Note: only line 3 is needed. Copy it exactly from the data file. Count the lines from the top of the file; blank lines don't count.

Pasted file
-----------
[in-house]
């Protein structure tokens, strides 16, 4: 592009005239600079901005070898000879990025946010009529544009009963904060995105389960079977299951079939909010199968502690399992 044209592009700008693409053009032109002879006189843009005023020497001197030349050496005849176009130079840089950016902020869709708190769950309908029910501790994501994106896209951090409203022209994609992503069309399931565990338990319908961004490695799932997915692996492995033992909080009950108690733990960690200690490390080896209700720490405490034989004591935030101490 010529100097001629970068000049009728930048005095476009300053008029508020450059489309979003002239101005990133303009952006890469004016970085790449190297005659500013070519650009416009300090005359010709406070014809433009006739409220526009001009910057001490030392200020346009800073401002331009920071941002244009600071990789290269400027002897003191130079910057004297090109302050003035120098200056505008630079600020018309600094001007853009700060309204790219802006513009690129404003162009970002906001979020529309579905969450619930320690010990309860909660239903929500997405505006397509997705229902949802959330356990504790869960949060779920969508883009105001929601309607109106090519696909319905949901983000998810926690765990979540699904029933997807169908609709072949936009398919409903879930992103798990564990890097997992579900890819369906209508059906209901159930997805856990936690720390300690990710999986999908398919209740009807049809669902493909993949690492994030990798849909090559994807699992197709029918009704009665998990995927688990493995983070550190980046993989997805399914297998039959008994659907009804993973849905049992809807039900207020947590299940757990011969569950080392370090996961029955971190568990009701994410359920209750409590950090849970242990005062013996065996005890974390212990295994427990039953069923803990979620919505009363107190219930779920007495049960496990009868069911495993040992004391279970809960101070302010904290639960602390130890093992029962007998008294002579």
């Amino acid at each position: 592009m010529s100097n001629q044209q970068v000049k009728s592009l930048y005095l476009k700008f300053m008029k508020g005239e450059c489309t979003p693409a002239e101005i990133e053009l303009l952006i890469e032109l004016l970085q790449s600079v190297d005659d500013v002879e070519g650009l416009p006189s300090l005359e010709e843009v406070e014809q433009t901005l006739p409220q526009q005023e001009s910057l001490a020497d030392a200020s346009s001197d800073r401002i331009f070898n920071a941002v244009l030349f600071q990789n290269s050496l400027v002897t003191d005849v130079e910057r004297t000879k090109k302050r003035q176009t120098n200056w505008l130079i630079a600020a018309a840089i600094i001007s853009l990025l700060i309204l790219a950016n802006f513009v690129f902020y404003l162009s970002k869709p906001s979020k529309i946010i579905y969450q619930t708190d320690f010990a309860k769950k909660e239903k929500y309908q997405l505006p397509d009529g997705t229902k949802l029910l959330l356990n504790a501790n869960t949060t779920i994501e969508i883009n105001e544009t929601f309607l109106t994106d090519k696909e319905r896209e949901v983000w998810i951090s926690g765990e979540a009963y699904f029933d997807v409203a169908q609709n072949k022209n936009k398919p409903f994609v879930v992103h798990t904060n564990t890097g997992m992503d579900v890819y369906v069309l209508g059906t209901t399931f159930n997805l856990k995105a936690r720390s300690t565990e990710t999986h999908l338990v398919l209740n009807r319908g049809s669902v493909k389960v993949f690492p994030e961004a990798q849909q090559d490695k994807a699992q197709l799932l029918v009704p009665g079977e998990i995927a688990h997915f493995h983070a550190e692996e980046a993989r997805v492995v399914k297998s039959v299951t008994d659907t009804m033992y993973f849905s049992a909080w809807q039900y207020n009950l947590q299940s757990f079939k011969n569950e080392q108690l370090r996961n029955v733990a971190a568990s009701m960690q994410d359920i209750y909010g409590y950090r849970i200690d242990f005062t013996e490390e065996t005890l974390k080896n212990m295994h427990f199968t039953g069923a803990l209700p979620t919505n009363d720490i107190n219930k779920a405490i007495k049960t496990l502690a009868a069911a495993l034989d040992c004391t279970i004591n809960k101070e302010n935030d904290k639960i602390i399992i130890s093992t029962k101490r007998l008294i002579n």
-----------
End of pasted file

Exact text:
């Amino acid at each position: 592009m010529s100097n001629q044209q970068v000049k009728s592009l930048y005095l476009k700008f300053m008029k508020g005239e450059c489309t979003p693409a002239e101005i990133e053009l303009l952006i890469e032109l004016l970085q790449s600079v190297d005659d500013v002879e070519g650009l416009p006189s300090l005359e010709e843009v406070e014809q433009t901005l006739p409220q526009q005023e001009s910057l001490a020497d030392a200020s346009s001197d800073r401002i331009f070898n920071a941002v244009l030349f600071q990789n290269s050496l400027v002897t003191d005849v130079e910057r004297t000879k090109k302050r003035q176009t120098n200056w505008l130079i630079a600020a018309a840089i600094i001007s853009l990025l700060i309204l790219a950016n802006f513009v690129f902020y404003l162009s970002k869709p906001s979020k529309i946010i579905y969450q619930t708190d320690f010990a309860k769950k909660e239903k929500y309908q997405l505006p397509d009529g997705t229902k949802l029910l959330l356990n504790a501790n869960t949060t779920i994501e969508i883009n105001e544009t929601f309607l109106t994106d090519k696909e319905r896209e949901v983000w998810i951090s926690g765990e979540a009963y699904f029933d997807v409203a169908q609709n072949k022209n936009k398919p409903f994609v879930v992103h798990t904060n564990t890097g997992m992503d579900v890819y369906v069309l209508g059906t209901t399931f159930n997805l856990k995105a936690r720390s300690t565990e990710t999986h999908l338990v398919l209740n009807r319908g049809s669902v493909k389960v993949f690492p994030e961004a990798q849909q090559d490695k994807a699992q197709l799932l029918v009704p009665g079977e998990i995927a688990h997915f493995h983070a550190e692996e980046a993989r997805v492995v399914k297998s039959v299951t008994d659907t009804m033992y993973f849905s049992a909080w809807q039900y207020n009950l947590q299940s757990f079939k011969n569950e080392q108690l370090r996961n029955v733990a971190a568990s009701m960690q994410d359920i209750y909010g409590y950090r849970i200690d242990f005062t013996e490390e065996t005890l974390k080896n212990m295994h427990f199968t039953g069923a803990l209700p979620t919505n009363d720490i107190n219930k779920a405490i007495k049960t496990l502690a009868a069911a495993l034989d040992c004391t279970i004591n809960k101070e302010n935030d904290k639960i602390i399992i130890s093992t029962k101490r007998l008294i002579n």